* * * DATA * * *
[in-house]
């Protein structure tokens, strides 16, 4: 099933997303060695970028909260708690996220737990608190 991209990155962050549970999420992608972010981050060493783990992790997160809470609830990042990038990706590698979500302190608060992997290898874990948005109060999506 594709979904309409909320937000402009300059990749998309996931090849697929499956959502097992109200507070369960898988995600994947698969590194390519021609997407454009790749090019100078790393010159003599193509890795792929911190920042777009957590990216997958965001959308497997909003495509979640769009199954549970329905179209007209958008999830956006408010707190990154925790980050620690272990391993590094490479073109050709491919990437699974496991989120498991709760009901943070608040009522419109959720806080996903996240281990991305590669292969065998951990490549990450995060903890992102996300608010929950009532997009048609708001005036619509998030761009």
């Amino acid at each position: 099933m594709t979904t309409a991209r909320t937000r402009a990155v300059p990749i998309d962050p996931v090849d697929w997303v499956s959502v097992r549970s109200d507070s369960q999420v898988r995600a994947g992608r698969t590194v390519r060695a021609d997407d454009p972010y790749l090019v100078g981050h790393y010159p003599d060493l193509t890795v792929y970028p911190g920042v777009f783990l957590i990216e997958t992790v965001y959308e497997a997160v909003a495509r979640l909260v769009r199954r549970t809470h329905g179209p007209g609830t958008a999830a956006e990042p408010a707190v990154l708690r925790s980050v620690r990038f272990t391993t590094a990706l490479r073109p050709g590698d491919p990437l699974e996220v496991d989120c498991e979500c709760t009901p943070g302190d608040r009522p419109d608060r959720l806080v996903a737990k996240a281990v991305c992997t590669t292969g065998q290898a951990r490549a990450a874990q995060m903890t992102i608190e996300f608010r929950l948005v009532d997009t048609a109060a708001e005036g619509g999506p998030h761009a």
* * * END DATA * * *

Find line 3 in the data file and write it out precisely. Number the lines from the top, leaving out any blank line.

């Amino acid at each position: 099933m594709t979904t309409a991209r909320t937000r402009a990155v300059p990749i998309d962050p996931v090849d697929w997303v499956s959502v097992r549970s109200d507070s369960q999420v898988r995600a994947g992608r698969t590194v390519r060695a021609d997407d454009p972010y790749l090019v100078g981050h790393y010159p003599d060493l193509t890795v792929y970028p911190g920042v777009f783990l957590i990216e997958t992790v965001y959308e497997a997160v909003a495509r979640l909260v769009r199954r549970t809470h329905g179209p007209g609830t958008a999830a956006e990042p408010a707190v990154l708690r925790s980050v620690r990038f272990t391993t590094a990706l490479r073109p050709g590698d491919p990437l699974e996220v496991d989120c498991e979500c709760t009901p943070g302190d608040r009522p419109d608060r959720l806080v996903a737990k996240a281990v991305c992997t590669t292969g065998q290898a951990r490549a990450a874990q995060m903890t992102i608190e996300f608010r929950l948005v009532d997009t048609a109060a708001e005036g619509g999506p998030h761009a």